Why Realm trumps SQLite as database of choice for complex mobile apps — Part 1
February 7, 2022
Understanding dynamic multi-column search with JPA Criteria for product development
Understanding dynamic multi-column search with JPA Criteria for product development
January 2, 2022
Product engineering zeitgeist: Implement OOPs in React JS using atomic design
Product engineering zeitgeist: Implement OOPs in React JS using atomic design
July 8, 2021
Honorable mention at O’Reilly’s Architectural Katas event
Honorable mention at O’Reilly’s Architectural Katas event
May 17, 2021
When not to @Autowire in Spring or Spring Boot applications
When not to @Autowire in Spring or Spring Boot applications
May 1, 2021
Efficiently handle data and integrations in Spring Boot
Efficiently handle data and integrations in Spring Boot
January 24, 2021
Unlock the power of atomic design in React and React Native using a theming library — Part 1
Unlock the power of atomic design in React and React Native using a theming library — Part 1
November 2, 2020
Our favorite CI/CD DevOps Practice: Simplify with GitHub Actions
Our favorite CI/CD DevOps Practice: Simplify with GitHub Actions
October 25, 2020
Kubernetes — What is it, what problems does it solve, and how does it compare with alternatives?
Kubernetes — What is it, what problems does it solve, and how does it compare with alternatives?
June 21, 2019
GraphQL — Why is it essential for agile product development?
GraphQL — Why is it essential for agile product development?
April 30, 2019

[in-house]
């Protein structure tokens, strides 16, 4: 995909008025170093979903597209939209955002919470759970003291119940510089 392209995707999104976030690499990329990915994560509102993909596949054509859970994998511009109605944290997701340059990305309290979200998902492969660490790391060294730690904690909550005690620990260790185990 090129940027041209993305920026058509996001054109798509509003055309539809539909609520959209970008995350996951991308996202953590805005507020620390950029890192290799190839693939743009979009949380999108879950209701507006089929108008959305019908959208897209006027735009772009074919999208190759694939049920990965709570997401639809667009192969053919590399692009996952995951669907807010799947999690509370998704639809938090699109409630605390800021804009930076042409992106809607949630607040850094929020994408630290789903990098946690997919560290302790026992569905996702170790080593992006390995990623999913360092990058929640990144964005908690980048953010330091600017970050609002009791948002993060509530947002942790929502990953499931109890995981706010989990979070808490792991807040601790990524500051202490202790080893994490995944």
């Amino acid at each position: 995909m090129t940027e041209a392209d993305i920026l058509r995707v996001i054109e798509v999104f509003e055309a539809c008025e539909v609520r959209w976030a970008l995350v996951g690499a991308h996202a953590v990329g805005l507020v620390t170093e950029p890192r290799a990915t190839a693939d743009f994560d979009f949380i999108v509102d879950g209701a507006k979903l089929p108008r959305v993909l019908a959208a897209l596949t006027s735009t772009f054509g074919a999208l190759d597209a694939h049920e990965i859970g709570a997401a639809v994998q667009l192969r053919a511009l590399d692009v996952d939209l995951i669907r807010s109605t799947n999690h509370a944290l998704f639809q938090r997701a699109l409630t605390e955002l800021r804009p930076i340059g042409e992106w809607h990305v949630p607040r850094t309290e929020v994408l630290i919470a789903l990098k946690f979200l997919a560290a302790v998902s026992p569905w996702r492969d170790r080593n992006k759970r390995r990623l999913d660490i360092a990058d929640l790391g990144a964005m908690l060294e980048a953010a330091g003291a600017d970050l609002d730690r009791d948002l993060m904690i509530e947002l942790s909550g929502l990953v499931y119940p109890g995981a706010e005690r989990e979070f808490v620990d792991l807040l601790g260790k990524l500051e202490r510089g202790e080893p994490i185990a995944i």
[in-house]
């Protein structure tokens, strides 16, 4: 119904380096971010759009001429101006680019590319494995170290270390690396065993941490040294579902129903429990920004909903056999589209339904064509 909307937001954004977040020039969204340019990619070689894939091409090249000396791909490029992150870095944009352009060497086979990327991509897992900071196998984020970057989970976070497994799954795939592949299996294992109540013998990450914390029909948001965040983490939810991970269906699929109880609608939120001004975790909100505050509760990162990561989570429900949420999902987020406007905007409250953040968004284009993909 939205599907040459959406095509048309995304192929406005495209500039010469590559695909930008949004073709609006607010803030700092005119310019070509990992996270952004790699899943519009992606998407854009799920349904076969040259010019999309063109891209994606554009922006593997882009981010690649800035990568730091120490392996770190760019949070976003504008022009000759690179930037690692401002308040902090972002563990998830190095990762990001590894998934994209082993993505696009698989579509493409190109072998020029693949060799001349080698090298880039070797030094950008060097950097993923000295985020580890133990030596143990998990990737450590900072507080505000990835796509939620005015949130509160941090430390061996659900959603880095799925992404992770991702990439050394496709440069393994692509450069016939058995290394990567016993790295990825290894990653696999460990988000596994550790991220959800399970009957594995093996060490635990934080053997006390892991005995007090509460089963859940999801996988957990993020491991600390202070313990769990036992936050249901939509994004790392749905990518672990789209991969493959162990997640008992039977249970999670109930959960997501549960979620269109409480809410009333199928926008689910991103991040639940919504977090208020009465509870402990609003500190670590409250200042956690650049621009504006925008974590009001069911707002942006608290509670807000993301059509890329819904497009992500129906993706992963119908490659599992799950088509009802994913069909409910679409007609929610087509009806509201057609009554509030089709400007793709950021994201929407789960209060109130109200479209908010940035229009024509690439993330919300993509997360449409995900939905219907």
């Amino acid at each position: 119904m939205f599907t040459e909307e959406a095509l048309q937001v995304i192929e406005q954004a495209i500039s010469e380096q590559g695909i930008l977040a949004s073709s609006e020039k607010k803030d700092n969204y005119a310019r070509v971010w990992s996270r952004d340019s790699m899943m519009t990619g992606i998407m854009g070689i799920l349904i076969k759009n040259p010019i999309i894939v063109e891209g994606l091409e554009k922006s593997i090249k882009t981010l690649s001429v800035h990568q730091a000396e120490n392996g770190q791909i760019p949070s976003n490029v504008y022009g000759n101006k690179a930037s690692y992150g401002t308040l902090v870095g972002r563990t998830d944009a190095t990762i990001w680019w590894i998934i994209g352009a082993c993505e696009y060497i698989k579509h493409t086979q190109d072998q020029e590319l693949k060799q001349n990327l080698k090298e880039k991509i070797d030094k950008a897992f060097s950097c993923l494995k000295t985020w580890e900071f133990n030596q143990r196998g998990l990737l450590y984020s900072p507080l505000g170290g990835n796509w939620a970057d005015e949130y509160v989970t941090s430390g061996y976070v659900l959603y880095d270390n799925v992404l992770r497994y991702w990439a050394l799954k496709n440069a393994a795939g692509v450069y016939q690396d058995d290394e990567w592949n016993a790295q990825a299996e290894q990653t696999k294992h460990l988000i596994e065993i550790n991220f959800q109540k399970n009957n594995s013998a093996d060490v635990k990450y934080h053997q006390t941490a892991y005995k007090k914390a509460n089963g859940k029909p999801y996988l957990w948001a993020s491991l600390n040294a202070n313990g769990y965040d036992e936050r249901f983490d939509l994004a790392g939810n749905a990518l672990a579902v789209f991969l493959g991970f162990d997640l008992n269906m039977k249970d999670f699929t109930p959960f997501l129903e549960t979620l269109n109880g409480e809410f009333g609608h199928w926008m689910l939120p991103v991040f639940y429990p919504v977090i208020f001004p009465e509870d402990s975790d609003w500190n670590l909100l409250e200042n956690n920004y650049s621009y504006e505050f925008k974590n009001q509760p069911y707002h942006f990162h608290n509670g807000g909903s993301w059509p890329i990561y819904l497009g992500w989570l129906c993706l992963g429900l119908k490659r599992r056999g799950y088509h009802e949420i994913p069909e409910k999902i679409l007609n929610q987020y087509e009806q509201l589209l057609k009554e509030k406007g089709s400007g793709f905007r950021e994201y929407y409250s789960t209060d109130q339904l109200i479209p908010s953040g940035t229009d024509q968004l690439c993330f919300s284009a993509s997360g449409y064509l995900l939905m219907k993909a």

Orchestrating backend services for product development with AWS Step Functions
Orchestrating backend services for product development with AWS Step Functions
April 1, 2019
How To Decide When to Use Amazon Working Backwards, Business Model Canvas and Lean Canvas
How To Decide When to Use Amazon Working Backwards, Business Model Canvas and Lean Canvas
November 30, 2018
How to validate your Innovation: Mastering Experiment Design
How to validate your Innovation: Mastering Experiment Design
November 22, 2018
Working Backwards: Amazon's Culture of Innovation: My notes
Working Backwards: Amazon's Culture of Innovation: My notes
November 19, 2018
Product developer POV: Caveats when building with Spark
Product developer POV: Caveats when building with Spark
November 5, 2018
ZEMOSO ENGINEERING STUDIO
May 4, 2021
5 min read

Product dev with testable spring boot applications, from day one

As a startup studio, we spend a lot of time cultivating engineering chops that allow us to test smarter. It’s crucial for us to accelerate our client’s deployment efforts. On one hand, test cases add an incredible amount of value to the overall quality of application. On the other, they are tough and can take up a considerable amount of time. However, with the right mechanics and systems in place, they can definitely get easier, even for beginners.

How?

 1. By getting better code coverage.

 2. By creating efficiencies around how long it takes you to write the tests.

 3. By improving the overall test strategy

Some of the most common excuses you might hear for not having a unit test for Spring Boot applications (or for any application) is: “We didn’t have the time to write the tests due to too many changes, not enough time, tight deadlines etc. etc." We say: "No excuses. Test cases are crucial and we’re going to write testable code from day one."


But in order to do that, it’s important to learn when to:

1. Mock

2. Inject

3. Use actual objects

And equally important to understand when to:

1. Run simple JUnit test

2. Run Spring Boot test

3. Run data Java Persistence API (JPA) test